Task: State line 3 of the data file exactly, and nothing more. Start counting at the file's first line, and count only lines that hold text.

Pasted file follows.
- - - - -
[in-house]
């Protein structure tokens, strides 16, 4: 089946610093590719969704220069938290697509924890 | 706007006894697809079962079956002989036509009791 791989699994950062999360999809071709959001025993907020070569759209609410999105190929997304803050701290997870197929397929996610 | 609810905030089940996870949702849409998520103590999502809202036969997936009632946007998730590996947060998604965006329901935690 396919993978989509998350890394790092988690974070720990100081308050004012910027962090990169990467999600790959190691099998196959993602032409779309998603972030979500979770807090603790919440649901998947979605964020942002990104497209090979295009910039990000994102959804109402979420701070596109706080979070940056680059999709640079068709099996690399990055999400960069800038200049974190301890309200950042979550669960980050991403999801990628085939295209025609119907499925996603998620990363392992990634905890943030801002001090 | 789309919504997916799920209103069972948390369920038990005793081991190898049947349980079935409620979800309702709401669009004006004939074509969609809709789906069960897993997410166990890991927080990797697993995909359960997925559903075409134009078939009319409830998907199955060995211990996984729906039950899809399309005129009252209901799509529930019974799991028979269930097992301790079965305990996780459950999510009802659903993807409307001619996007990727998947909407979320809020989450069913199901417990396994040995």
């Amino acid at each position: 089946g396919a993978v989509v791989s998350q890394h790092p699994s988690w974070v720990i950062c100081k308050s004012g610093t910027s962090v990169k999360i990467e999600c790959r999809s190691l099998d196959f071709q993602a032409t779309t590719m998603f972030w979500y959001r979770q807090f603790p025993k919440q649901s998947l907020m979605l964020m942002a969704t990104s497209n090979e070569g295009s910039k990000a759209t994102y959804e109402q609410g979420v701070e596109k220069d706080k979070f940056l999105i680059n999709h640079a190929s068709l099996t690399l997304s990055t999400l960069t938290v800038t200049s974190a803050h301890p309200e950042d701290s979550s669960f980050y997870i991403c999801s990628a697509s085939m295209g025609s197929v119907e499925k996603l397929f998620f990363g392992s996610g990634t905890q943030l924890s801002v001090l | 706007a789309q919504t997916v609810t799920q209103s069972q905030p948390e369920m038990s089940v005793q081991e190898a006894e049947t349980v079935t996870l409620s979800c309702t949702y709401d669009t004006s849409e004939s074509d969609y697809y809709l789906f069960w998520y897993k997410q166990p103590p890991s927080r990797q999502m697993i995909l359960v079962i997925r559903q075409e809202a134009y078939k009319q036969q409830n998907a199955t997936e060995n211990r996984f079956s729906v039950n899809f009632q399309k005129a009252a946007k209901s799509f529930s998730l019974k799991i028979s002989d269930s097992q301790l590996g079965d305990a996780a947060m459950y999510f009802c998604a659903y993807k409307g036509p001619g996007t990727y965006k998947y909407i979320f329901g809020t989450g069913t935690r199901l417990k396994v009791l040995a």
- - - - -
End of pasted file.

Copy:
């Amino acid at each position: 089946g396919a993978v989509v791989s998350q890394h790092p699994s988690w974070v720990i950062c100081k308050s004012g610093t910027s962090v990169k999360i990467e999600c790959r999809s190691l099998d196959f071709q993602a032409t779309t590719m998603f972030w979500y959001r979770q807090f603790p025993k919440q649901s998947l907020m979605l964020m942002a969704t990104s497209n090979e070569g295009s910039k990000a759209t994102y959804e109402q609410g979420v701070e596109k220069d706080k979070f940056l999105i680059n999709h640079a190929s068709l099996t690399l997304s990055t999400l960069t938290v800038t200049s974190a803050h301890p309200e950042d701290s979550s669960f980050y997870i991403c999801s990628a697509s085939m295209g025609s197929v119907e499925k996603l397929f998620f990363g392992s996610g990634t905890q943030l924890s801002v001090l | 706007a789309q919504t997916v609810t799920q209103s069972q905030p948390e369920m038990s089940v005793q081991e190898a006894e049947t349980v079935t996870l409620s979800c309702t949702y709401d669009t004006s849409e004939s074509d969609y697809y809709l789906f069960w998520y897993k997410q166990p103590p890991s927080r990797q999502m697993i995909l359960v079962i997925r559903q075409e809202a134009y078939k009319q036969q409830n998907a199955t997936e060995n211990r996984f079956s729906v039950n899809f009632q399309k005129a009252a946007k209901s799509f529930s998730l019974k799991i028979s002989d269930s097992q301790l590996g079965d305990a996780a947060m459950y999510f009802c998604a659903y993807k409307g036509p001619g996007t990727y965006k998947y909407i979320f329901g809020t989450g069913t935690r199901l417990k396994v009791l040995a």